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Westminster woman sues over drug group seizures


A Westminster homemaker whose complaints against Carroll County's drug task force raised concerns about its seizure practices is suing the group's former leaders for more than $80,000.

Marie S. Boyd had to pay the Carroll County Narcotics Task Force $2,000 to buy back her car -- which contained less than an ounce of cocaine that belonged to her daughter, Diane L. Wisner -- after the vehicle was seized by police three years ago.

In a six-count suit filed late Tuesday in Carroll Circuit Court, Mrs. Boyd claims that at least two members of the task force lied to her about her options after she and her daughter were stopped.

She claims then-State's Attorney Thomas E. Hickman and Assistant State's Attorney Barton F. Walker III allowed the task force to circumvent state asset forfeiture laws.

"I was appalled at what it was like when we were going through it," said Judith S. Stainbrook, the Westminster attorney who represents Mrs. Boyd and who defended Wisner in two cocaine distribution cases in recent years. "The message they would send is that we'll strip you of everything you've got and everything from everyone you know."

Mr. Hickman, now a personal-injury lawyer in Westminster, said yesterday he had not seen the suit, but he brushed aside criticism of the way the task force seized vehicles suspected of involvement in the drug trade.

"We did everything by the book," he said. "We followed the law. We had no reason not to."

Attempts to reach Mr. Walker -- who is no longer with the prosecutor's office -- were unsuccessful yesterday.

The only connection between Mrs. Boyd's car and the drug trade was that Wisner had stashed a small package of cocaine in the back, according to the lawsuit and confidential task force documents obtained by The Sun.

The two were driving home from a Westminster grocery store May 29, 1992, when the car was stopped by task force officers. Wisner admitted that the drugs were hers, but the task force officers took Mrs. Boyd in for questioning and then drove her home -- and dumped her groceries in her front yard.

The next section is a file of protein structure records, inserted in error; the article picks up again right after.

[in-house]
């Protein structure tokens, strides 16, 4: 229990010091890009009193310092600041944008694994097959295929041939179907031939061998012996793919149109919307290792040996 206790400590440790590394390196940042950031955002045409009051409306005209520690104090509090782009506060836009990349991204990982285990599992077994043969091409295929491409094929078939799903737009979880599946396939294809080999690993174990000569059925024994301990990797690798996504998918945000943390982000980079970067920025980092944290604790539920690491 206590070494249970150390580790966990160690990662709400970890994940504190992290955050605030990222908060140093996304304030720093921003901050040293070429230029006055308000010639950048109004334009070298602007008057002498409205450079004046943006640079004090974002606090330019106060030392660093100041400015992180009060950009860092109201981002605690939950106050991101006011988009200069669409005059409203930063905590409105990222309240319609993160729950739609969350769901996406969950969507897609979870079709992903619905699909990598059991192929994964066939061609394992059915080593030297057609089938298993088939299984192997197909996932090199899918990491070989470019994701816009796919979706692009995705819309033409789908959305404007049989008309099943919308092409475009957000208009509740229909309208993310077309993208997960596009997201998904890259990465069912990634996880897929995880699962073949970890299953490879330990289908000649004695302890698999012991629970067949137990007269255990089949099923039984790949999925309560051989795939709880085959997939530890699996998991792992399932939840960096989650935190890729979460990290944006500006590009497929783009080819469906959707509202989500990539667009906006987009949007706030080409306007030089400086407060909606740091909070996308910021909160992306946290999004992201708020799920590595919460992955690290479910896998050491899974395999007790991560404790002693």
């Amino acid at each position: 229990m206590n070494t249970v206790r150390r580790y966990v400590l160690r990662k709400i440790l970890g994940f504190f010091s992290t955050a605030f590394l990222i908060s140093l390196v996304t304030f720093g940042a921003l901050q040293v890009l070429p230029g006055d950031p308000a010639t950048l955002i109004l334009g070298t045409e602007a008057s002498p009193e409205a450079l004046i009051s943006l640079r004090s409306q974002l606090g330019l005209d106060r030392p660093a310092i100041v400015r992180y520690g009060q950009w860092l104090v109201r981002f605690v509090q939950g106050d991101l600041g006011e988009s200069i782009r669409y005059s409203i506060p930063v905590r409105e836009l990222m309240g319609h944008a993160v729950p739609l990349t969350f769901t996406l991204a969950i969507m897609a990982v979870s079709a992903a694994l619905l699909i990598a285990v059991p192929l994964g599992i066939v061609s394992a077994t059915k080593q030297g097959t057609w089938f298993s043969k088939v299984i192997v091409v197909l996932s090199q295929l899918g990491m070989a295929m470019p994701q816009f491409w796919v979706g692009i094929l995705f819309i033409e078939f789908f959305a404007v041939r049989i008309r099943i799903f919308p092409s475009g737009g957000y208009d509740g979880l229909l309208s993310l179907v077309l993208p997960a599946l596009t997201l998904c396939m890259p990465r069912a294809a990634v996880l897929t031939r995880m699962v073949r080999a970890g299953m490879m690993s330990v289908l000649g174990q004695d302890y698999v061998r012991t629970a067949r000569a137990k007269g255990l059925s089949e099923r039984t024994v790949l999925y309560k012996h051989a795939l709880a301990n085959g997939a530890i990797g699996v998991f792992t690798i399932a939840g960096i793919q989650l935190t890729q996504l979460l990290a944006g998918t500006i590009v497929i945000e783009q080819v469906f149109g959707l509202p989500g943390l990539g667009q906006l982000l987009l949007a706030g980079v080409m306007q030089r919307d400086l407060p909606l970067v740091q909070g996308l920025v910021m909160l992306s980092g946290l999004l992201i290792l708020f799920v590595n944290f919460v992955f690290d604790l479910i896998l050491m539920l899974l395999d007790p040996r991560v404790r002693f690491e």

Tfc. Robert Heuisler, a task force officer, told Mrs. Boyd that she would never get her car back, the suit says. A day later, Mr. Walker told Mrs. Boyd that she could buy her car back for $2,000 in cash.

Trooper Heuisler, also named as a defendant in Mrs. Boyd's suit, was said to be on vacation in Canada yesterday and could not be reached for comment.

Mrs. Boyd paid the $2,000 with a certified check -- she refused to take cash -- and signed an agreement in which she promised not to sue the task force, its officers or any official connected with the case.

Wisner, now 36, was convicted of cocaine distribution charges that stemmed from the drugs found in her mother's car, and she served two years in state prison. She later was convicted of other distribution charges and, at her request, is undergoing court-ordered, inpatient drug treatment pending a judge's decision this summer on whether she will be returned to prison.

"From at least 1990 until Jan. 2, 1995, it was the pattern and practice of the Carroll County Narcotics Task Force to enter into 'buy-back' agreements with persons whose vehicles had been seized in connection with drug-related offenses," the suit says.

"Mrs. Boyd's buy-back agreement was typical . . . These buy-back agreements were entered into before the vehicles were forfeited and before it was determined whether the vehicles were in fact even subject to forfeiture."

While most Baltimore-area police departments say they use forfeiture laws primarily against big-time drug dealers, the Carroll task force under Mr. Hickman and Mr. Walker routinely targeted bit players and people such as Mrs. Boyd, the suit says.

"There's nothing in the forfeiture act that authorizes Bart Walker to act as a used car salesman," Ms. Stainbrook said yesterday. "The whole process was abhorrent."

Mrs. Boyd's case made the front pages of newspapers and became the subject of numerous television news investigations into the way forfeitures were handled by the narcotics task force. Civil libertarians, judges, defense lawyers and the Carroll County Commissioners also called for a change in the way people were being asked to buy back seized property.

Many of the task force's practices under Mr. Hickman have ended. Detective Sgt. Gary W. Coflin, the new leader of the task force, said last week the group will strictly follow Maryland law and will not return to the practices of his predecessors.

"There will be absolutely no gray area in what we do," Sergeant Coflin said.

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